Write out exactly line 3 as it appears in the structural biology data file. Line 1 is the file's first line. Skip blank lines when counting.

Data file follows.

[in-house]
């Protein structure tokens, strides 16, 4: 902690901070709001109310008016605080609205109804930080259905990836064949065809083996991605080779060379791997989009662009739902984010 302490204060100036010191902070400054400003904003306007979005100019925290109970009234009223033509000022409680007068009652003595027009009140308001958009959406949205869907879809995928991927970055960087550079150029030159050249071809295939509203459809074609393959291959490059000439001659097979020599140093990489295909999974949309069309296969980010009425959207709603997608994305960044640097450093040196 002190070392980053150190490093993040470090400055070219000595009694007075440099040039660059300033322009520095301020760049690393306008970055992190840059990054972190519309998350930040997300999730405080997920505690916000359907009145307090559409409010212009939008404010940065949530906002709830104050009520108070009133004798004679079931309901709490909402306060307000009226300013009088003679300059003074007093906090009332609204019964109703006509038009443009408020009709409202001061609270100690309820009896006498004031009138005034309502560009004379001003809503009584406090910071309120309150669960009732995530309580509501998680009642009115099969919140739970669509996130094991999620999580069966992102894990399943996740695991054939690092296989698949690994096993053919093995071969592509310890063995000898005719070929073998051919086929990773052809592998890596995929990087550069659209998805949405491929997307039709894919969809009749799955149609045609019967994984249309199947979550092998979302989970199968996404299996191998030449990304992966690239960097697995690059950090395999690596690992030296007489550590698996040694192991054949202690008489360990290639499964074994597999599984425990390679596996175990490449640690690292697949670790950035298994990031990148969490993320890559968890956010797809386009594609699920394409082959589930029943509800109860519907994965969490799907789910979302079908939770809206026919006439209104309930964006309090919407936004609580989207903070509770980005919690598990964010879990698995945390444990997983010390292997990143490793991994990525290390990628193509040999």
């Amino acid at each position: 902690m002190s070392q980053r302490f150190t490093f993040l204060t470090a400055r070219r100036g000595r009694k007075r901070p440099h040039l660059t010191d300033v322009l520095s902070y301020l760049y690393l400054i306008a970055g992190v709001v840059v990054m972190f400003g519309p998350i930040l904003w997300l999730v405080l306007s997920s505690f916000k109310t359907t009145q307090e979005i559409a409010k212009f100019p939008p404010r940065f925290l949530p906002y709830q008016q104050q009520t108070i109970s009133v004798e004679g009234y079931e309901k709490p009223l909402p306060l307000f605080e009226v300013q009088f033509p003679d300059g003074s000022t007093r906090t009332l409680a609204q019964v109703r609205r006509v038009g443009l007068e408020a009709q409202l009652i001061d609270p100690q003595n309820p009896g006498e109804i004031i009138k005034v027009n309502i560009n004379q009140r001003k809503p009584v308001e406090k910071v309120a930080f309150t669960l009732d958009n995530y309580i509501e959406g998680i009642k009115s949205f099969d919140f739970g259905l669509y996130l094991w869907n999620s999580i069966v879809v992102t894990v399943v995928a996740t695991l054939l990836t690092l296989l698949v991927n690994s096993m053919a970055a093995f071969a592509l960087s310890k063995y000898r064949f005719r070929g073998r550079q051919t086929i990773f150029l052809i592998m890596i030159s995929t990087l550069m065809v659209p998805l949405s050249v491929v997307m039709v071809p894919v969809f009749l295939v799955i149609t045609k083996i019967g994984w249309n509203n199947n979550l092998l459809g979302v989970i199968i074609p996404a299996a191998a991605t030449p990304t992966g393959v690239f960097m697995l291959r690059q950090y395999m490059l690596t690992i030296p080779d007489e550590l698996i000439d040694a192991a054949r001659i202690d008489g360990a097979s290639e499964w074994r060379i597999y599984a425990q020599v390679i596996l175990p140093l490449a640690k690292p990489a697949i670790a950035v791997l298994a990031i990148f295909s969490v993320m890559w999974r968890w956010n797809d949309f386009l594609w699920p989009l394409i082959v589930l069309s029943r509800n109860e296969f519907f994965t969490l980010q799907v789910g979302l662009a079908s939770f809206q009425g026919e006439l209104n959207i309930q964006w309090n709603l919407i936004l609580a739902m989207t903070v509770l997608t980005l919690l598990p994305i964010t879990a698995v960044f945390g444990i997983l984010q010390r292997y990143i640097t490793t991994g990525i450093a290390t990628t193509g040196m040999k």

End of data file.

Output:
């Amino acid at each position: 902690m002190s070392q980053r302490f150190t490093f993040l204060t470090a400055r070219r100036g000595r009694k007075r901070p440099h040039l660059t010191d300033v322009l520095s902070y301020l760049y690393l400054i306008a970055g992190v709001v840059v990054m972190f400003g519309p998350i930040l904003w997300l999730v405080l306007s997920s505690f916000k109310t359907t009145q307090e979005i559409a409010k212009f100019p939008p404010r940065f925290l949530p906002y709830q008016q104050q009520t108070i109970s009133v004798e004679g009234y079931e309901k709490p009223l909402p306060l307000f605080e009226v300013q009088f033509p003679d300059g003074s000022t007093r906090t009332l409680a609204q019964v109703r609205r006509v038009g443009l007068e408020a009709q409202l009652i001061d609270p100690q003595n309820p009896g006498e109804i004031i009138k005034v027009n309502i560009n004379q009140r001003k809503p009584v308001e406090k910071v309120a930080f309150t669960l009732d958009n995530y309580i509501e959406g998680i009642k009115s949205f099969d919140f739970g259905l669509y996130l094991w869907n999620s999580i069966v879809v992102t894990v399943v995928a996740t695991l054939l990836t690092l296989l698949v991927n690994s096993m053919a970055a093995f071969a592509l960087s310890k063995y000898r064949f005719r070929g073998r550079q051919t086929i990773f150029l052809i592998m890596i030159s995929t990087l550069m065809v659209p998805l949405s050249v491929v997307m039709v071809p894919v969809f009749l295939v799955i149609t045609k083996i019967g994984w249309n509203n199947n979550l092998l459809g979302v989970i199968i074609p996404a299996a191998a991605t030449p990304t992966g393959v690239f960097m697995l291959r690059q950090y395999m490059l690596t690992i030296p080779d007489e550590l698996i000439d040694a192991a054949r001659i202690d008489g360990a097979s290639e499964w074994r060379i597999y599984a425990q020599v390679i596996l175990p140093l490449a640690k690292p990489a697949i670790a950035v791997l298994a990031i990148f295909s969490v993320m890559w999974r968890w956010n797809d949309f386009l594609w699920p989009l394409i082959v589930l069309s029943r509800n109860e296969f519907f994965t969490l980010q799907v789910g979302l662009a079908s939770f809206q009425g026919e006439l209104n959207i309930q964006w309090n709603l919407i936004l609580a739902m989207t903070v509770l997608t980005l919690l598990p994305i964010t879990a698995v960044f945390g444990i997983l984010q010390r292997y990143i640097t490793t991994g990525i450093a290390t990628t193509g040196m040999k």